In all honesty, I find the show terribly boring. I can understand why desi fan may invest their time in the show but otherwise this show with its lack of a script and a purpose is totally deserving of its poor ratings. I appreciate their attempt to provide a historical perspective to certain architecture or phenomena but the sketches with their compulsory turbans make that attempt absolutely futile. While I don’t want to debate over the myth of Ganesha – myths differ from region to region; it’s a narrative and holds no truth value – I would still like to correct Kyuhyun on the fact that Shiva wasn’t any person; he was the husband of Durga and the father of Ganesha. These little but fatal mistakes ruin the otherwise viewer friendly nature of the show.
A great thought on the part of the production team was the inclusion of Bollywood songs as background music. It definitely felt exciting to hear a bit of “Badmaash Dil” and “Tumhi Ho Bandhu” but they could have toned down the “Tunak Tunak Tu” obsession. It felt weird to have Kyuhyun deny the existence of Indian fans when it was the Indian Elf fandom which named and gifted a star to Yesung but it felt equally amusing to see Jonghyun assert the existence of Indian Boice, if not in India then at least in South Korea. Minho and Sunggyu persist on fulfilling the entertainment quotient while Suho is the only one willing to get some work done however awkwardly.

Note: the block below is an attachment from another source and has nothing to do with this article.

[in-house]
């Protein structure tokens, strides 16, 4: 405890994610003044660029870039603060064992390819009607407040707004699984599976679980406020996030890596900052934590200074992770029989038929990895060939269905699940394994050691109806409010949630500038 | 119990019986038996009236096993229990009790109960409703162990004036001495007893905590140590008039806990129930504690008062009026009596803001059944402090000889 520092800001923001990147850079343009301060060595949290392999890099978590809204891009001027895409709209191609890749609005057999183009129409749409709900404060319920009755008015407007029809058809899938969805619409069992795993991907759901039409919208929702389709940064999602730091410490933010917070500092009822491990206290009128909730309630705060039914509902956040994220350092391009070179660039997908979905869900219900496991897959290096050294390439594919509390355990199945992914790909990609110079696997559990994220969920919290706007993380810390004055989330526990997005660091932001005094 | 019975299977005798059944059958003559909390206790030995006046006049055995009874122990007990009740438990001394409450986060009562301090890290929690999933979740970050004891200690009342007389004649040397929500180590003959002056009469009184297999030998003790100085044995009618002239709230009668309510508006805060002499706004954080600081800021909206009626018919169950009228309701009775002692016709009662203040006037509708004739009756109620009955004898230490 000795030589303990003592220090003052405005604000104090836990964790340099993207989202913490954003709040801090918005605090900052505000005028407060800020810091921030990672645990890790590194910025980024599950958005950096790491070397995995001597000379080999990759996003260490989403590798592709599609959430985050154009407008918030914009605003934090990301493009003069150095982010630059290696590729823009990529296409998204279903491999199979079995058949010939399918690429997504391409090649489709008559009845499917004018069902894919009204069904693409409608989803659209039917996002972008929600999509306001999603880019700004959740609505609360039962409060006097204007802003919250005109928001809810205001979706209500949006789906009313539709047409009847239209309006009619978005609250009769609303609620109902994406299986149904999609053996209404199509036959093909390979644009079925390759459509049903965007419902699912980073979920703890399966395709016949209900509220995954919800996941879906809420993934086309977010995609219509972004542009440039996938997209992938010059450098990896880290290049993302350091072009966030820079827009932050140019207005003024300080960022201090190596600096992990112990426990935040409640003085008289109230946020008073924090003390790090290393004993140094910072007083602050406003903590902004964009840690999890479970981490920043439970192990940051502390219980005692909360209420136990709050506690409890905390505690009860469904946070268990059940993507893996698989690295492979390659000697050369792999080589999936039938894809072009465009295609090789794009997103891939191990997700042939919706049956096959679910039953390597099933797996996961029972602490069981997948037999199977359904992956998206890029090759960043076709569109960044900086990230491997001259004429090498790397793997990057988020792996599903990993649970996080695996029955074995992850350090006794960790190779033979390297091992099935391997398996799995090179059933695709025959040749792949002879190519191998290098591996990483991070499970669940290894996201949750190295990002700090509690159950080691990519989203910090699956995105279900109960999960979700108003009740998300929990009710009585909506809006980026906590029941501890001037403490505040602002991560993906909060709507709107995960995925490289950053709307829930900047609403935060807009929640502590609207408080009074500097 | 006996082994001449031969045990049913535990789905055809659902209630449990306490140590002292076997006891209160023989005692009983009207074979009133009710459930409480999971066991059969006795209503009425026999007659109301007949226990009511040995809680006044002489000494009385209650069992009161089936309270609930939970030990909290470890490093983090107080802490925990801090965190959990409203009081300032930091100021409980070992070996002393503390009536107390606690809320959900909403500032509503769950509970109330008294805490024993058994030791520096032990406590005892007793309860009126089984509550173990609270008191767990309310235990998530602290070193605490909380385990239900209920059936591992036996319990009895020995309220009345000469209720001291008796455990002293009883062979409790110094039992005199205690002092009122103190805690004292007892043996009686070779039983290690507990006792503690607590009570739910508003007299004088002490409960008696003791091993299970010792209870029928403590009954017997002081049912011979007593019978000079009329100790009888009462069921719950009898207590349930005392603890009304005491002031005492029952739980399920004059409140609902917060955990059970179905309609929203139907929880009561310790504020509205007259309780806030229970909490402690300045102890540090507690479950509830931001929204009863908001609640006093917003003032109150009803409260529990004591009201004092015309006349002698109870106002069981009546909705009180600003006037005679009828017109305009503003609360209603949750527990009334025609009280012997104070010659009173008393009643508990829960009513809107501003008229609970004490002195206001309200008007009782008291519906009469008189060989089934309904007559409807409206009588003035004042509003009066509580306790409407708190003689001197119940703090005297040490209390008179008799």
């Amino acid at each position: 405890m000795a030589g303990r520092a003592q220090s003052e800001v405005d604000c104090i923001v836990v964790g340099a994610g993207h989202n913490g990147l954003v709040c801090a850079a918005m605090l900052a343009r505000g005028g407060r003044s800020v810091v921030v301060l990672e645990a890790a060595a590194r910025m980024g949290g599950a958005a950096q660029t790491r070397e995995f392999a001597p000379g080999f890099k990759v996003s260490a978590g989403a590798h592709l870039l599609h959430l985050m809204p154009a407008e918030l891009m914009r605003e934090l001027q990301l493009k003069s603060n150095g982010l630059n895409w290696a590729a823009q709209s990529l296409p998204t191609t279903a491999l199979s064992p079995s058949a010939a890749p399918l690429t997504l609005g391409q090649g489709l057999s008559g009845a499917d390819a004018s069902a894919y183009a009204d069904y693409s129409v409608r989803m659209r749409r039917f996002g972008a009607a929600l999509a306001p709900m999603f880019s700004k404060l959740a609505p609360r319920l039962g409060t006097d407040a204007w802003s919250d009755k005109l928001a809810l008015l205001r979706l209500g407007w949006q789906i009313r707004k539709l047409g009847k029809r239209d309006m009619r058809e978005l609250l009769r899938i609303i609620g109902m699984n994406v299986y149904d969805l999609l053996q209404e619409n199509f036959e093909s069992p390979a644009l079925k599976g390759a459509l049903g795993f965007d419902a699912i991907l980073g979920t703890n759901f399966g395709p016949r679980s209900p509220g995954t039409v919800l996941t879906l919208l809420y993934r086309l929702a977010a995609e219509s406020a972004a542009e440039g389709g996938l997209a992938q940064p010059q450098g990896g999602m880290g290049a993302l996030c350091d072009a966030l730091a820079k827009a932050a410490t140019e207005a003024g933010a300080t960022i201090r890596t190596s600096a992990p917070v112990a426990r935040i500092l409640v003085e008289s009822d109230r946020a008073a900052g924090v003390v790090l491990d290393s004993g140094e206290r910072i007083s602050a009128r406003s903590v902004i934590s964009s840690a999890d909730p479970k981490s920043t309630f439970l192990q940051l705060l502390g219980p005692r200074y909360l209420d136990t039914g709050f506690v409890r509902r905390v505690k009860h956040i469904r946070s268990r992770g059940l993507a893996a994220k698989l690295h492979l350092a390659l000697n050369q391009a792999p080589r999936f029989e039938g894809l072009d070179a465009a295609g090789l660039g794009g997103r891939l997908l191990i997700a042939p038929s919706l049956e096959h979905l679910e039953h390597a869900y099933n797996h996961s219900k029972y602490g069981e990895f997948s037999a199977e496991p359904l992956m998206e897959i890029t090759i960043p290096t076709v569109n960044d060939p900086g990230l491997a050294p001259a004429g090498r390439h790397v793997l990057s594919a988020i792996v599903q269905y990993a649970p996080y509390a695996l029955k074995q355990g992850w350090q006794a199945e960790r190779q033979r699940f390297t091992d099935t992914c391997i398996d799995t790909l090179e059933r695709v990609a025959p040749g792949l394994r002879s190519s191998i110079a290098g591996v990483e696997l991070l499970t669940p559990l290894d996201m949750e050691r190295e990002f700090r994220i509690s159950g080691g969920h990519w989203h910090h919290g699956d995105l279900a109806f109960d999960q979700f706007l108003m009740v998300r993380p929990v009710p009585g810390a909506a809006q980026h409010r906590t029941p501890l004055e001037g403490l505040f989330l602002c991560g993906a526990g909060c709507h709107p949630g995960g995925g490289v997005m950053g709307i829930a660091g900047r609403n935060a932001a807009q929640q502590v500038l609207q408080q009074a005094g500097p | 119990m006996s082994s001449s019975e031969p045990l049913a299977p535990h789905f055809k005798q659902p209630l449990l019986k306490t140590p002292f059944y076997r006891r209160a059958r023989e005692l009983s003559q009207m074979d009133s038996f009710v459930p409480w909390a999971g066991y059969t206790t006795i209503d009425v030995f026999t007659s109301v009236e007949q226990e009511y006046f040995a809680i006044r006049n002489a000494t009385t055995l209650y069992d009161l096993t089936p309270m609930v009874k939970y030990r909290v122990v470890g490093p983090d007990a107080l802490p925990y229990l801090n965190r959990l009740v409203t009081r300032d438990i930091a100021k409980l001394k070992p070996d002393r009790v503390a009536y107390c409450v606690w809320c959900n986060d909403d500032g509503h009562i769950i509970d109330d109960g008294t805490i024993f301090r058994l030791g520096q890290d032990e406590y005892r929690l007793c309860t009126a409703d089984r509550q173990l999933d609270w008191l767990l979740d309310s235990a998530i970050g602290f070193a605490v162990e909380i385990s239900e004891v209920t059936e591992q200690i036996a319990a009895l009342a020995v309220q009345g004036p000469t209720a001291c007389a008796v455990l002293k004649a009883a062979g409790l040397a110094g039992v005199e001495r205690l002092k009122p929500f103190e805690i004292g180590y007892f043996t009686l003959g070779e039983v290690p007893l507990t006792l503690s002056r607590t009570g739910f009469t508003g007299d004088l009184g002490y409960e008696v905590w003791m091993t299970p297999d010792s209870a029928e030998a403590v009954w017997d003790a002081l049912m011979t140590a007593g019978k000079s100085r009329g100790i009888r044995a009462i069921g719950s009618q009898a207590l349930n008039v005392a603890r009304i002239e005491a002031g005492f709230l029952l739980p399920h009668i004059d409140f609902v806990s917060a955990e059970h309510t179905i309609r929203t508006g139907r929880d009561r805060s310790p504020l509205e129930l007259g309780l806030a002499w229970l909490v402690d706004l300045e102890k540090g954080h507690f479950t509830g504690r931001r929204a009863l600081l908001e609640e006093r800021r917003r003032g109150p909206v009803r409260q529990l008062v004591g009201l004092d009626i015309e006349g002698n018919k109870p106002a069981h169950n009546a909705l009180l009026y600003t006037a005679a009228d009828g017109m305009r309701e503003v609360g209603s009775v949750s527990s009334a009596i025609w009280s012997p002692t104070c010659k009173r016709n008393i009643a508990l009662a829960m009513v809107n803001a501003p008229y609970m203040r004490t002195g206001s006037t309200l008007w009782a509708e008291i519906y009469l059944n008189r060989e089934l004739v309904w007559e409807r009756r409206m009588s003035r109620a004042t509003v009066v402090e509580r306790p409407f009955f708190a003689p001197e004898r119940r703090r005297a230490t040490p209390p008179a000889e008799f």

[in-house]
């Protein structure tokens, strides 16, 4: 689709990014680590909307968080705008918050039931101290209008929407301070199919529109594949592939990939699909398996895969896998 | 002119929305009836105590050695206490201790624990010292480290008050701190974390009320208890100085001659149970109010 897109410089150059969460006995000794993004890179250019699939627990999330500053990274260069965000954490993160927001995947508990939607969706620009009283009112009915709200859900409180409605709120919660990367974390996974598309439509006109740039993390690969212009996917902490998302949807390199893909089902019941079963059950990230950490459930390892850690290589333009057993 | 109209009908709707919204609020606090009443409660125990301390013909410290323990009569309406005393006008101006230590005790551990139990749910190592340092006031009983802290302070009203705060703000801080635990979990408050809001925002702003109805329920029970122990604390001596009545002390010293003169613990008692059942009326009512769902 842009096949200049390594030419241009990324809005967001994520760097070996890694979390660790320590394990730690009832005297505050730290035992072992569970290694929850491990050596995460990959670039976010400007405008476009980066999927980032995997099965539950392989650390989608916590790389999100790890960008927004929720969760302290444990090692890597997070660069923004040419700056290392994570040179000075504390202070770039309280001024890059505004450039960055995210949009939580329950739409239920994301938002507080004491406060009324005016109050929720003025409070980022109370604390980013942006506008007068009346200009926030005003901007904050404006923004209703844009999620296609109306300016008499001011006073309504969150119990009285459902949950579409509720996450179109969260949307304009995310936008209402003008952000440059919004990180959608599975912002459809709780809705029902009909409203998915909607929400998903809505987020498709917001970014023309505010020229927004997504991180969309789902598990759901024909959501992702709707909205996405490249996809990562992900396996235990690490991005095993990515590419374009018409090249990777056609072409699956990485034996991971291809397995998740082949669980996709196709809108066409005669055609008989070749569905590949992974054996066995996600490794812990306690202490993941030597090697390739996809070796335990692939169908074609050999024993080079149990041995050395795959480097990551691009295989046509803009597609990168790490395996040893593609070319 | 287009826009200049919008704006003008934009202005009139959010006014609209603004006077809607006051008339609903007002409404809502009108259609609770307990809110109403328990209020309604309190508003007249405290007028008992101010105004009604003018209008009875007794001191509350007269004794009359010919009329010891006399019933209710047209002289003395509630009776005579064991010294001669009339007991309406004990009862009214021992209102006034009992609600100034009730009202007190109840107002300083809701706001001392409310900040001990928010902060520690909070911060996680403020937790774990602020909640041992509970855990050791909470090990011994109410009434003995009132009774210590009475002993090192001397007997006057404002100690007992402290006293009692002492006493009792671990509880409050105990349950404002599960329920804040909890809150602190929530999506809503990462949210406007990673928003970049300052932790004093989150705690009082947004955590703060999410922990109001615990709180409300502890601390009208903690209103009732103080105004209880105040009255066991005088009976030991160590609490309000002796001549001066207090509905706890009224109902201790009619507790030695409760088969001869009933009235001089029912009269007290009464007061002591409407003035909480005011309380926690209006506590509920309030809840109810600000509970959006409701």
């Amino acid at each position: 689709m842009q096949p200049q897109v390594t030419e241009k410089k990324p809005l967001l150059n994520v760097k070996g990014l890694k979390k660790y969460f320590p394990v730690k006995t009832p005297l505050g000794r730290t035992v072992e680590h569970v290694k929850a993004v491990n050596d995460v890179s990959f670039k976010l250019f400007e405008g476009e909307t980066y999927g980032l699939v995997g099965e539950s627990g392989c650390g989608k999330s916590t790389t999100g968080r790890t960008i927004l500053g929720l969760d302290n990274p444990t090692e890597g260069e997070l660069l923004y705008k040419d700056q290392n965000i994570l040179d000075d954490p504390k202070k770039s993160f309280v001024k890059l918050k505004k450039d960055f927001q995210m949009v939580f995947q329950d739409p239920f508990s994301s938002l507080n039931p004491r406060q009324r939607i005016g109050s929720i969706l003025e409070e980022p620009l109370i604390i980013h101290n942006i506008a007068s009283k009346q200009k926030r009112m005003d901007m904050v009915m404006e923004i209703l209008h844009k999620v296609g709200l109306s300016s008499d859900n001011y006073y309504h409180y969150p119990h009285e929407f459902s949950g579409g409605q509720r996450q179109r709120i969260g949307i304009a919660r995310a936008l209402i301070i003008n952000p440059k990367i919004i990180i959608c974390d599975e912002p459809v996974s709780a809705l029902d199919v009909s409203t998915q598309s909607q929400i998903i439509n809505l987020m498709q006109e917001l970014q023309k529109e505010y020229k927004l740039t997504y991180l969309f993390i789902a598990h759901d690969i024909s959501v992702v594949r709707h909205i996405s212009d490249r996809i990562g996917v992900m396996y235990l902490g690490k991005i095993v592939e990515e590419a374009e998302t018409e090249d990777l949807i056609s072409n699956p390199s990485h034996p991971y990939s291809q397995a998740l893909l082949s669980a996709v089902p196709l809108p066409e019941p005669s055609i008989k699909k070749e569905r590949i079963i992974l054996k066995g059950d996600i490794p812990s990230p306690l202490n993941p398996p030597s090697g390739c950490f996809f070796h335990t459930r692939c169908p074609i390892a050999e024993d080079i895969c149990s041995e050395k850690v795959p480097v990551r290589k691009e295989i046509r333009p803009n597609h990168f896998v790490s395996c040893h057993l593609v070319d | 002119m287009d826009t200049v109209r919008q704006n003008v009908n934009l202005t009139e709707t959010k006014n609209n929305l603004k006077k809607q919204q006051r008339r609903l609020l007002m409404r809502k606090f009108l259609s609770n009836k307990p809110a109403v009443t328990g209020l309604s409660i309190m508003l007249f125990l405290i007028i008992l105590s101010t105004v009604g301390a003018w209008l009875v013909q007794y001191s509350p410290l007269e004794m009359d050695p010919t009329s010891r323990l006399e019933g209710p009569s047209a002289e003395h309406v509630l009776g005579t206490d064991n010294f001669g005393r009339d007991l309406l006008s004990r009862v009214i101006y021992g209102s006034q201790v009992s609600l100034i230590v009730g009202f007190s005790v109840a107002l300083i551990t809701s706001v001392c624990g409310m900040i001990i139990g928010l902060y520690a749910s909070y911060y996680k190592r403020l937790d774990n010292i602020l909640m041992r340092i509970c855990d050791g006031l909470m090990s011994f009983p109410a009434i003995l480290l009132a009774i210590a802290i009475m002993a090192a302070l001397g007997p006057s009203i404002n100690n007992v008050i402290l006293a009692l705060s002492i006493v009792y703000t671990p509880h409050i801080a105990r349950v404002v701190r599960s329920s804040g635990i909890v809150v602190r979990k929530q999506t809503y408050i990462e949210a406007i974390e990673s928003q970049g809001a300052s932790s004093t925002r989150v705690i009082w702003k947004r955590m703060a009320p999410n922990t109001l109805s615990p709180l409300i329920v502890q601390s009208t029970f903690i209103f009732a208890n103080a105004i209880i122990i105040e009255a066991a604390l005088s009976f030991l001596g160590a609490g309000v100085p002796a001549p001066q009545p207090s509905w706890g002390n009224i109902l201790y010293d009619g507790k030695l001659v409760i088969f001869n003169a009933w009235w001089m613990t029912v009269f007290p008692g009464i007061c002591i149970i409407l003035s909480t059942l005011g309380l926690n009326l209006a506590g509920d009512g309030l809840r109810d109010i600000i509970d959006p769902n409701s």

This show running on a rough script is largely a bundle of contradictions and poor editing as it continues really hard to look for an aim but in the end spends an hour doing nothing. It tries to break stereotypes but in the end, seeks solace in them to provide ‘variety’, be it making a song on curry or doing a weird ‘Indian’ greeting during the press conference in South Korea.